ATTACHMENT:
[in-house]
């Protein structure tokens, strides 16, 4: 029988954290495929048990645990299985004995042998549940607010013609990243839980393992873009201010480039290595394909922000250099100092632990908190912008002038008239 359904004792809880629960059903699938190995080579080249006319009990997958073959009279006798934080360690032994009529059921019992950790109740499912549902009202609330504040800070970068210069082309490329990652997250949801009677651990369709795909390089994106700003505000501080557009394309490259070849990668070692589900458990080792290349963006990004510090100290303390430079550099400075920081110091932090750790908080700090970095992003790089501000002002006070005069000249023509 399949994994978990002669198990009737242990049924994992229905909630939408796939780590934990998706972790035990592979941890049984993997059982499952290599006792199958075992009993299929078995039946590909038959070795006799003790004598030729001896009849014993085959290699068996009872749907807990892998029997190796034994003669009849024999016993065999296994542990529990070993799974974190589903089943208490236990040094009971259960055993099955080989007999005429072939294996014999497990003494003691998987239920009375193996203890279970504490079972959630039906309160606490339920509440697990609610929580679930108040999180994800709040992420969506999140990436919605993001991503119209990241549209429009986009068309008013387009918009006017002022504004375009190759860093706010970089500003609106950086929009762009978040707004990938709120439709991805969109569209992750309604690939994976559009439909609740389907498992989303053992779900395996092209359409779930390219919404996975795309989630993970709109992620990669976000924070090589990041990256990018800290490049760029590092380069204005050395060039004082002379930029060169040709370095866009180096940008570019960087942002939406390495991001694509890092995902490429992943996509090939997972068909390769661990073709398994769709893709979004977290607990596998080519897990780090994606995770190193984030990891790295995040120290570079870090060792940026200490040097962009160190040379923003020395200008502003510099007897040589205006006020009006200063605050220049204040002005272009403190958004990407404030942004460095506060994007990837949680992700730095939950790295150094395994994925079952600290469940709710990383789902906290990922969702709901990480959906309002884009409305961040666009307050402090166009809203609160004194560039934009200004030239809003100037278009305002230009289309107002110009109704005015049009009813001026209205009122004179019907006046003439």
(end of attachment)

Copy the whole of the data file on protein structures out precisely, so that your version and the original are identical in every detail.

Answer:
[in-house]
């Protein structure tokens, strides 16, 4: 029988954290495929048990645990299985004995042998549940607010013609990243839980393992873009201010480039290595394909922000250099100092632990908190912008002038008239 359904004792809880629960059903699938190995080579080249006319009990997958073959009279006798934080360690032994009529059921019992950790109740499912549902009202609330504040800070970068210069082309490329990652997250949801009677651990369709795909390089994106700003505000501080557009394309490259070849990668070692589900458990080792290349963006990004510090100290303390430079550099400075920081110091932090750790908080700090970095992003790089501000002002006070005069000249023509 399949994994978990002669198990009737242990049924994992229905909630939408796939780590934990998706972790035990592979941890049984993997059982499952290599006792199958075992009993299929078995039946590909038959070795006799003790004598030729001896009849014993085959290699068996009872749907807990892998029997190796034994003669009849024999016993065999296994542990529990070993799974974190589903089943208490236990040094009971259960055993099955080989007999005429072939294996014999497990003494003691998987239920009375193996203890279970504490079972959630039906309160606490339920509440697990609610929580679930108040999180994800709040992420969506999140990436919605993001991503119209990241549209429009986009068309008013387009918009006017002022504004375009190759860093706010970089500003609106950086929009762009978040707004990938709120439709991805969109569209992750309604690939994976559009439909609740389907498992989303053992779900395996092209359409779930390219919404996975795309989630993970709109992620990669976000924070090589990041990256990018800290490049760029590092380069204005050395060039004082002379930029060169040709370095866009180096940008570019960087942002939406390495991001694509890092995902490429992943996509090939997972068909390769661990073709398994769709893709979004977290607990596998080519897990780090994606995770190193984030990891790295995040120290570079870090060792940026200490040097962009160190040379923003020395200008502003510099007897040589205006006020009006200063605050220049204040002005272009403190958004990407404030942004460095506060994007990837949680992700730095939950790295150094395994994925079952600290469940709710990383789902906290990922969702709901990480959906309002884009409305961040666009307050402090166009809203609160004194560039934009200004030239809003100037278009305002230009289309107002110009109704005015049009009813001026209205009122004179019907006046003439």